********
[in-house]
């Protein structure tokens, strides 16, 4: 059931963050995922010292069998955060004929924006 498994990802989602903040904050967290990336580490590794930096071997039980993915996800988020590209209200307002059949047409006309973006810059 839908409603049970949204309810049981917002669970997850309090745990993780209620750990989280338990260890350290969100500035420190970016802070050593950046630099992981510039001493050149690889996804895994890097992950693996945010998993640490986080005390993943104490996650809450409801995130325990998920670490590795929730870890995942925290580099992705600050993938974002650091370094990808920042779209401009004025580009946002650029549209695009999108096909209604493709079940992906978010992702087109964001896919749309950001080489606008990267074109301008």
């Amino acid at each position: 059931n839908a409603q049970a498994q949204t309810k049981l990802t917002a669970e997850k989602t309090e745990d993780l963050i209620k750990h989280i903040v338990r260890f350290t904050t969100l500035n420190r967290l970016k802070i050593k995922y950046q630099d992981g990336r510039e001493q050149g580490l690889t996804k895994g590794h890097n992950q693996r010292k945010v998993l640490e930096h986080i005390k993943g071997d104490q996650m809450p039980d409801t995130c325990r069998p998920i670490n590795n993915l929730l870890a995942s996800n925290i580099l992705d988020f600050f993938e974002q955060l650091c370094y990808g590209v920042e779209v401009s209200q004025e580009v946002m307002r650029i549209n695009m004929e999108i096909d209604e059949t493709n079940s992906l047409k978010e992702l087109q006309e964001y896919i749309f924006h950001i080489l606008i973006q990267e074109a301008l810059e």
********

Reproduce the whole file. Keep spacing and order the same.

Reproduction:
[in-house]
């Protein structure tokens, strides 16, 4: 059931963050995922010292069998955060004929924006 498994990802989602903040904050967290990336580490590794930096071997039980993915996800988020590209209200307002059949047409006309973006810059 839908409603049970949204309810049981917002669970997850309090745990993780209620750990989280338990260890350290969100500035420190970016802070050593950046630099992981510039001493050149690889996804895994890097992950693996945010998993640490986080005390993943104490996650809450409801995130325990998920670490590795929730870890995942925290580099992705600050993938974002650091370094990808920042779209401009004025580009946002650029549209695009999108096909209604493709079940992906978010992702087109964001896919749309950001080489606008990267074109301008």
């Amino acid at each position: 059931n839908a409603q049970a498994q949204t309810k049981l990802t917002a669970e997850k989602t309090e745990d993780l963050i209620k750990h989280i903040v338990r260890f350290t904050t969100l500035n420190r967290l970016k802070i050593k995922y950046q630099d992981g990336r510039e001493q050149g580490l690889t996804k895994g590794h890097n992950q693996r010292k945010v998993l640490e930096h986080i005390k993943g071997d104490q996650m809450p039980d409801t995130c325990r069998p998920i670490n590795n993915l929730l870890a995942s996800n925290i580099l992705d988020f600050f993938e974002q955060l650091c370094y990808g590209v920042e779209v401009s209200q004025e580009v946002m307002r650029i549209n695009m004929e999108i096909d209604e059949t493709n079940s992906l047409k978010e992702l087109q006309e964001y896919i749309f924006h950001i080489l606008i973006q990267e074109a301008l810059e």